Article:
Accepting People For Who They Are: The Five Genders of the Bugis People of Indonesia

I’ve long thought that our North American society forces people into strict, confining boxes and roles, especially around gender. It’s very easy to see the fear and hatred that comes out when a young boy wants to wear a dress or play with a doll, a girl wants to play football, or a child or teen is thought to be gay. Homophobia is part of that–but there’s also a very strong, oppressive gender bias and control. And I think we’re all affected, and especially lesbians, gay men, transgender and intersex people.

So I found it inspiring and hopeful to learn that the Bugis people of Indonesia embrace five genders: female; male; Bissu (in which all aspects of gender are combined to make a whole. This can be intersex but isn’t always); Calabai (someone who is physically male at birth but whose gender identity is a woman, or a trans woman); and Calalai (someone who is physically female at birth but whose gender identity is a man, or a trans man).

The Bugis people believe that all five genders must coexist for universal harmony. They believe that if one of the genders is separated, the world would become unbalanced. They pray that everything–animals, plants, and people–stay connected to each other and coexist harmoniously around the world. And their acceptance of five genders for them is just normal. In this aspect, I think they are far ahead of North American culture. So much less pain and trauma, so much less trying to control and hurt other people. It’s something I hope we embrace more and more–that each of us should just be the way we are, what feels most right to us, without judgement.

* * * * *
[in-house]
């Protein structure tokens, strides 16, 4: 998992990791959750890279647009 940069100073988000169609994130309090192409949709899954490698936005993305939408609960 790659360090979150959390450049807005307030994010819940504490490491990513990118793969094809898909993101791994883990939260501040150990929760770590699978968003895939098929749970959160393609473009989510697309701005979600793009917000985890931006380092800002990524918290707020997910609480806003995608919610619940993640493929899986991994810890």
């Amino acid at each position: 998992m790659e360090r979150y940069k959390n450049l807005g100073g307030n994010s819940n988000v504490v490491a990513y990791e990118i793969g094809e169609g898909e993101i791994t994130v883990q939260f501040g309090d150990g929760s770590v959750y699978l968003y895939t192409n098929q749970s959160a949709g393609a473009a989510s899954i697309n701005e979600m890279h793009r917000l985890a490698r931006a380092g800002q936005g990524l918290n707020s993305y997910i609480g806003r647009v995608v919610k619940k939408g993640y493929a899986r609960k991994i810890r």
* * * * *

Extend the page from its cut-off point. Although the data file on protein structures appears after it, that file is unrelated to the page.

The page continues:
3 Responses to “Accepting People For Who They Are: The Five Genders of the Bugis People of Indonesia”

  1. Val Says:

    I agree! No judgement. If you are not hurting anybody, then why should it bother somebody?

  2. Cheryl Rainfield Says:

    I agree, Val! Our lives should be our own. 🙂

  3. Cheryl Rainfield Says:

    As long as we’re not hurting anyone–like you said. And our sexuality or gender is not something that hurts other people. It’s about ourselves.

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